The Battery (2012)


Written and directed by Jeremy Gardner, who also stars in the film alongside Adam Cronheim, The Battery is a fantastic, unique entry in the overcrowded zombie movie subgenre. Of course, I don’t mind the genre being overcrowded because I’m a huge fan of zombie movies, but it’s still great when you discover something so fresh and enjoyable.

Made for about $6,000, this is a perfect example of how movies done on such a low budget shouldn’t always use that as an excuse. In fact, it came as little surprise to anyone attending Dead By Dawn 2013 when the guys picked up the audience award for best feature. Gardner, Cronheim and Christian Stella were in attendance for pretty much the whole festival and you couldn’t have asked for wittier, friendlier, lovelier guests. They even put up with me trying to bend their ears whenever possible and get across just how much I loved the film.

Did I mention that I loved the film? It’s the story of two men who used to play together in a baseball team – the battery is a term for the catcher-pitcher combination in a baseball team – but now wander through a world that’s pretty lonely and dangerous. Zombies are the biggest danger, but there’s also a lot of tension that stems from the fact that these two men aren’t really close friends. Ben (Gardner) will go to some dangerous lengths to keep pushing Mickey (Cronheim) into killing his first zombie, for example, while Mickey will risk the meagre set-up that they have for the chance of contact with other survivors.

I’m not even going to do The Battery the disservice of praising it to the skies and then ending every paragraph with “for a $6,000 movie”. Once the film sucks you in and keeps you entertained the low budget isn’t noticeable. It’s not a great low-budget movie. It’s a GREAT movie, period.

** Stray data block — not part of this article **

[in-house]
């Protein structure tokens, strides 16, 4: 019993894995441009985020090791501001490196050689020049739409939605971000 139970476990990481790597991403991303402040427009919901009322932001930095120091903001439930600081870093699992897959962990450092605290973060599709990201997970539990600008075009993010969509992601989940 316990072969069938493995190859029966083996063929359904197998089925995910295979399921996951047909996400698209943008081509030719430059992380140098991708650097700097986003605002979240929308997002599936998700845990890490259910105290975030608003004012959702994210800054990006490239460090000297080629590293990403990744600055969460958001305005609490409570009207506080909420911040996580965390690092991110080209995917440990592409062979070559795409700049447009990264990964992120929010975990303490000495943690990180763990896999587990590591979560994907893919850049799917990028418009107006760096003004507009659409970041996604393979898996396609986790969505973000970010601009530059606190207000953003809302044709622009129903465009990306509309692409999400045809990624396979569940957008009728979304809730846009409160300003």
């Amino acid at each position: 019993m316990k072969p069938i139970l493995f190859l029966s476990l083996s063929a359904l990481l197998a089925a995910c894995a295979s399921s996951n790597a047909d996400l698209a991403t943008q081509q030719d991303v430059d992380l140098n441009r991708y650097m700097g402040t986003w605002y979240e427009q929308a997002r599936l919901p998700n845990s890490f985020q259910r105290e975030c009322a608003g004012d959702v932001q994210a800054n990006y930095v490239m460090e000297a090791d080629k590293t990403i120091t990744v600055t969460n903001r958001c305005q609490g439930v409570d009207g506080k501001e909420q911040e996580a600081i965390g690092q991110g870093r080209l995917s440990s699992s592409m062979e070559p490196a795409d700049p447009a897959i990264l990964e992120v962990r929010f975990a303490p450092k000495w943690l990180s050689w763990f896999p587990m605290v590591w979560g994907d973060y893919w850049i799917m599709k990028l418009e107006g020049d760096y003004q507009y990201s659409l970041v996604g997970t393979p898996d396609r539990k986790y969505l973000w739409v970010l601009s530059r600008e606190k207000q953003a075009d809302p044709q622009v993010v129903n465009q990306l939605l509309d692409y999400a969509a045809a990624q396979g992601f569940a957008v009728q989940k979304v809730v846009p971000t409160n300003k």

The script is witty, sometimes shocking and features at least one scene that I guarantee is something you’ve never seen before, the acting from Gardner and Cronheim is superb (there are some others onscreen, but this is essentially the Gardner-Cronheim show) and there are a number of fun references for movie fans. And fans of mice (the names of four main characters, apparently, all come from famous mice). There’s one scene near the very end of the movie that doesn’t have a hell of a lot happening but holds the viewer in place with one beleaguered character for about eleven minutes. Some people watching the film might view that moment as a hell of a test. I didn’t even care. The guys making the film had earned my patience by then.

The whole film is a treat, but I cannot end this review without mentioning the moment that was, for me, one of the best cinematic moments I’ve seen so far this year. The soundtrack to this movie is great. In fact, it’s fantastic, and one musical moment kicks more ass than an epileptic donkey in amongst a herd of his friends at some demented, strobe-lit, donkey disco. Indeed, it made me so deliriously happy while it was on that I walked home trying to think of a phrase that would do it justice. And I came up with that one.

These people deserve to make money and keep making movies. They most certainly deserved the warm reception that they, and the movie, received in Edinburgh. You deserve to pick this up on DVD/Bluray when it hits store shelves within the next few months.


Film Rating: ★★★★½

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